Published: July 2021 (5 Min Read)

While the stated goal of the Capital Preservation Portfolios (CPP) is to outperform cash ‘come rain or shine’ over the medium term, many of our investors also keep a close weather eye on how performance keeps pace with inflation. Given how much the potential inflation threat is in the news now, we entered the second quarter of 2021 with some trepidation.

The so-called ‘base effects’ in the calculation of Consumer Price Indices (CPI) which we described in the 1Q2021 CPP Factsheet would we expected be most felt from the second quarter, and so we had already increased the direct inflation protection in the CPP strategy. As expected, the inflation prints for the second quarter came in much higher with the US reaching 5.4% year on year growth in consumer prices in June. UK June CPI was also higher at 2.5%. While both were above their central banks’ targets of 2%, the UK lagged the US mostly due to the slower rate of opening its economy (despite its huge success in the vaccine roll out). The CPP strategy has held up well during the second quarter with the three-month performance at 2.2%, close to the 12-months UK CPI data.

Looking forward, the base effects should soon have passed through the inflation-basket calculation. Demand may also be starting to moderate for those indulgences, paid for by excess savings, which made consumers’ lives a little easier during lockdown. In the US, the recent 40% fall in the price of lumber suggests that the new home and extension boom may be cooling. Supply constraints remain, however. For example, the shortage of semi-conductors has almost halted auto manufacturing around the world, leading to a sharp increase in the price of used cars. As economies reopen, demand for services is likely to accelerate more quickly, with consumers returning to restaurants faster than the waiters who serve them.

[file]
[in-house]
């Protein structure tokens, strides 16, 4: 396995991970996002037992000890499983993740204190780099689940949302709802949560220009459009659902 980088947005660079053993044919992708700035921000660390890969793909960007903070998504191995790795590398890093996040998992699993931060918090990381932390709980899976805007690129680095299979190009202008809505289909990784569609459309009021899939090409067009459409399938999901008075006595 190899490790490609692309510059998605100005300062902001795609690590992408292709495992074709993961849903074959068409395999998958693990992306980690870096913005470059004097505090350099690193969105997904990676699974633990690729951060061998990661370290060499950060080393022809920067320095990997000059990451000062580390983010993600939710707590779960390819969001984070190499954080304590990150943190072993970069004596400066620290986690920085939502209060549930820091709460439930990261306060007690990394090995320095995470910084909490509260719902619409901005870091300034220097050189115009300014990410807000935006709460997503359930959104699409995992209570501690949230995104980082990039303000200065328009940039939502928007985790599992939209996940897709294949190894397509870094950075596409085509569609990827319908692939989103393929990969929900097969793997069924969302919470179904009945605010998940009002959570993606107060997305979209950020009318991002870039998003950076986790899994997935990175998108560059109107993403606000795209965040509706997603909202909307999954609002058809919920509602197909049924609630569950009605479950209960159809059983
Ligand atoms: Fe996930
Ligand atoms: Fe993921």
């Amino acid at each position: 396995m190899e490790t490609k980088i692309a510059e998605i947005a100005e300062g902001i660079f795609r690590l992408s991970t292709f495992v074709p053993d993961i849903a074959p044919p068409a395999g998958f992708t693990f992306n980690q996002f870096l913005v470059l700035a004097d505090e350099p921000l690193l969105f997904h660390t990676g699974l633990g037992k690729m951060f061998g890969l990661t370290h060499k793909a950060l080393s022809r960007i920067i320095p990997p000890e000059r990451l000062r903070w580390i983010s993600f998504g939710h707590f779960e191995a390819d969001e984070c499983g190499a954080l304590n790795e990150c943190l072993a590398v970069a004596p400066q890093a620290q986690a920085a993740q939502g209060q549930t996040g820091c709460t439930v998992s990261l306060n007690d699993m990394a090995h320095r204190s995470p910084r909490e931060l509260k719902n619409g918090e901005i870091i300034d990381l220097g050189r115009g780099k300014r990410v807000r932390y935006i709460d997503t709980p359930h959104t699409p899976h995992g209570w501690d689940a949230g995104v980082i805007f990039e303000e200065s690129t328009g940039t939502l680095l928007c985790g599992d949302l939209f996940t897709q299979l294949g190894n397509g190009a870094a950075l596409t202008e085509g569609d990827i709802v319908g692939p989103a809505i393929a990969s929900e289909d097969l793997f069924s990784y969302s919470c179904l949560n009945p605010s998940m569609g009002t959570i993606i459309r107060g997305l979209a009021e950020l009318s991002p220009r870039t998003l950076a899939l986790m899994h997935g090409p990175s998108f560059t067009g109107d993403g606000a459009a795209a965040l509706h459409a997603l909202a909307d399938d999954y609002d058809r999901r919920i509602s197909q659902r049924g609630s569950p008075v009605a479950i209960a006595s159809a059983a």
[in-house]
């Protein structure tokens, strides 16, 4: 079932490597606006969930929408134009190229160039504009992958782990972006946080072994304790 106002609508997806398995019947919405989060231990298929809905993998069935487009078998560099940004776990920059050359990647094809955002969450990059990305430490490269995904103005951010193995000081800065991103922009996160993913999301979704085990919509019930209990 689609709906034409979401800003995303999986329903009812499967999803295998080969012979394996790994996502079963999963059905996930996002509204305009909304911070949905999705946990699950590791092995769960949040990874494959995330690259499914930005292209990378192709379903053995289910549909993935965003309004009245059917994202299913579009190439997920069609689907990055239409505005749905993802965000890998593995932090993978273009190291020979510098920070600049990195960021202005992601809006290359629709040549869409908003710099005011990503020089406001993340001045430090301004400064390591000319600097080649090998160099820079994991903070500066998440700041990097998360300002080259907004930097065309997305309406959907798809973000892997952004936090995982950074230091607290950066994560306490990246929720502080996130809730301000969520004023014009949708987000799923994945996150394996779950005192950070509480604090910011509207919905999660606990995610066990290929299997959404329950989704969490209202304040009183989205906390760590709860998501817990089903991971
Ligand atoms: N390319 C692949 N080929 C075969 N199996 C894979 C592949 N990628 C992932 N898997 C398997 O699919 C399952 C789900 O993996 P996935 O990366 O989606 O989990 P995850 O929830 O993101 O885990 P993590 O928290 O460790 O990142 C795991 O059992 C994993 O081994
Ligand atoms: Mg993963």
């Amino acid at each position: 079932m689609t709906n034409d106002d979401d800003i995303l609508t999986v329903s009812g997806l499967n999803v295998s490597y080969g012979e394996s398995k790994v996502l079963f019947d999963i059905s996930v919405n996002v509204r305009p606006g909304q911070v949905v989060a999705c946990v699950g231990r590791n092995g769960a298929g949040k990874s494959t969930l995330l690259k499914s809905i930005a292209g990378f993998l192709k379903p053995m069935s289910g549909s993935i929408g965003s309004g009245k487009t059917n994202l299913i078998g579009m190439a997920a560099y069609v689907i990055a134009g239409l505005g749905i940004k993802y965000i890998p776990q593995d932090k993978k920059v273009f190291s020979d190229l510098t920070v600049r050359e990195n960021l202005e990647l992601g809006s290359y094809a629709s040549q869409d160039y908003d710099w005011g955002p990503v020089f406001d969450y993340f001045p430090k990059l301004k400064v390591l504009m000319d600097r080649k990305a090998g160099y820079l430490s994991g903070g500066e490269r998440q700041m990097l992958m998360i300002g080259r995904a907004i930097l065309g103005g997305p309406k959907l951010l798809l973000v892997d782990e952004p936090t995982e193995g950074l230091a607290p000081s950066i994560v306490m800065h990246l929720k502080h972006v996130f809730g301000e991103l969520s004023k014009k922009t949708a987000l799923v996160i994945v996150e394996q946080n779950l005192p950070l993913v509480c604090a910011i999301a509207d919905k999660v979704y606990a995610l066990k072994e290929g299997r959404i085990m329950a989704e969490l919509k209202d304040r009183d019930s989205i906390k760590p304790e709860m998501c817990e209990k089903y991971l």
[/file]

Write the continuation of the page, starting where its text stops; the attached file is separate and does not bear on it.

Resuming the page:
These will probably turn out to be temporary price surges which can be accommodated over time in the ebb and flow of the inflation rate around the central bankers’ 2% anchor. Given that it has been a challenge to avoid deflation for the last 10 years or more, a few years trying to hit 2% from above should not cause too many problems. The bigger inflation threat may come from more fundamental changes: the transition of the baby boomers from savers to spenders as they enter retirement; or whether the pandemic has changed working habits in ways we can only guess at now.

No changes were made to the strategy in the second quarter.

To find out more about our Capital Preservation Portfolio, please click here.

Please click here for the full factsheet.


Article written by
John MacMahon